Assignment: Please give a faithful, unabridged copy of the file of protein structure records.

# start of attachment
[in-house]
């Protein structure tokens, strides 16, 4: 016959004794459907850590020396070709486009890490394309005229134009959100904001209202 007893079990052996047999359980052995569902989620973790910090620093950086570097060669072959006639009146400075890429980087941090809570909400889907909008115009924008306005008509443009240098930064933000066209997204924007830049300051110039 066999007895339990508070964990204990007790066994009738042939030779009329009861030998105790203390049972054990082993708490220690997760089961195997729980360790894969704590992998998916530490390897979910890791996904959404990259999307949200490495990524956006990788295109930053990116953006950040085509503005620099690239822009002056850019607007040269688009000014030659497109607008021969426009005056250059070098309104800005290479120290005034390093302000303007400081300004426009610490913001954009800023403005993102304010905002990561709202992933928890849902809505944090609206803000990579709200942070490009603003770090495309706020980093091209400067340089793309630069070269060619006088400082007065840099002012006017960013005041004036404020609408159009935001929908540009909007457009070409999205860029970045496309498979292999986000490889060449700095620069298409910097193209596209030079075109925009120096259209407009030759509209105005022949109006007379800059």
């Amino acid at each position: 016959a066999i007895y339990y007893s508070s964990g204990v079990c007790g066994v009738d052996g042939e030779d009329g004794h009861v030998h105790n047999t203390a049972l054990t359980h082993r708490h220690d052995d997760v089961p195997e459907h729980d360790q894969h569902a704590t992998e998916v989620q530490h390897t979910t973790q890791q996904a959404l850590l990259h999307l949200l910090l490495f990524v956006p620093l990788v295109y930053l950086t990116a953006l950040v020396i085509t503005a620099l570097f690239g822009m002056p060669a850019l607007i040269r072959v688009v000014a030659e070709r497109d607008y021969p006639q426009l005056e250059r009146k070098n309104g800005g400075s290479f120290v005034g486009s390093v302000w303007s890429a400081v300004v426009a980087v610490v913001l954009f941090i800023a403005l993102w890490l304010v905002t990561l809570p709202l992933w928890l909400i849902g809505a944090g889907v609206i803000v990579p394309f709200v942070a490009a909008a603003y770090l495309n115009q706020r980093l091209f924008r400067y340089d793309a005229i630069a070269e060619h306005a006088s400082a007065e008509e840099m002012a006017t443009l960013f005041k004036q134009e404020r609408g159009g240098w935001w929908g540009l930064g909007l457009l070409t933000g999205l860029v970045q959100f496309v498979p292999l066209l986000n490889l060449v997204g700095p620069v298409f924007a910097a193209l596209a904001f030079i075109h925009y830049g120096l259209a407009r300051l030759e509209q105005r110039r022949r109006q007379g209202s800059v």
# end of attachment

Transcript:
[in-house]
């Protein structure tokens, strides 16, 4: 016959004794459907850590020396070709486009890490394309005229134009959100904001209202 007893079990052996047999359980052995569902989620973790910090620093950086570097060669072959006639009146400075890429980087941090809570909400889907909008115009924008306005008509443009240098930064933000066209997204924007830049300051110039 066999007895339990508070964990204990007790066994009738042939030779009329009861030998105790203390049972054990082993708490220690997760089961195997729980360790894969704590992998998916530490390897979910890791996904959404990259999307949200490495990524956006990788295109930053990116953006950040085509503005620099690239822009002056850019607007040269688009000014030659497109607008021969426009005056250059070098309104800005290479120290005034390093302000303007400081300004426009610490913001954009800023403005993102304010905002990561709202992933928890849902809505944090609206803000990579709200942070490009603003770090495309706020980093091209400067340089793309630069070269060619006088400082007065840099002012006017960013005041004036404020609408159009935001929908540009909007457009070409999205860029970045496309498979292999986000490889060449700095620069298409910097193209596209030079075109925009120096259209407009030759509209105005022949109006007379800059």
């Amino acid at each position: 016959a066999i007895y339990y007893s508070s964990g204990v079990c007790g066994v009738d052996g042939e030779d009329g004794h009861v030998h105790n047999t203390a049972l054990t359980h082993r708490h220690d052995d997760v089961p195997e459907h729980d360790q894969h569902a704590t992998e998916v989620q530490h390897t979910t973790q890791q996904a959404l850590l990259h999307l949200l910090l490495f990524v956006p620093l990788v295109y930053l950086t990116a953006l950040v020396i085509t503005a620099l570097f690239g822009m002056p060669a850019l607007i040269r072959v688009v000014a030659e070709r497109d607008y021969p006639q426009l005056e250059r009146k070098n309104g800005g400075s290479f120290v005034g486009s390093v302000w303007s890429a400081v300004v426009a980087v610490v913001l954009f941090i800023a403005l993102w890490l304010v905002t990561l809570p709202l992933w928890l909400i849902g809505a944090g889907v609206i803000v990579p394309f709200v942070a490009a909008a603003y770090l495309n115009q706020r980093l091209f924008r400067y340089d793309a005229i630069a070269e060619h306005a006088s400082a007065e008509e840099m002012a006017t443009l960013f005041k004036q134009e404020r609408g159009g240098w935001w929908g540009l930064g909007l457009l070409t933000g999205l860029v970045q959100f496309v498979p292999l066209l986000n490889l060449v997204g700095p620069v298409f924007a910097a193209l596209a904001f030079i075109h925009y830049g120096l259209a407009r300051l030759e509209q105005r110039r022949r109006q007379g209202s800059v």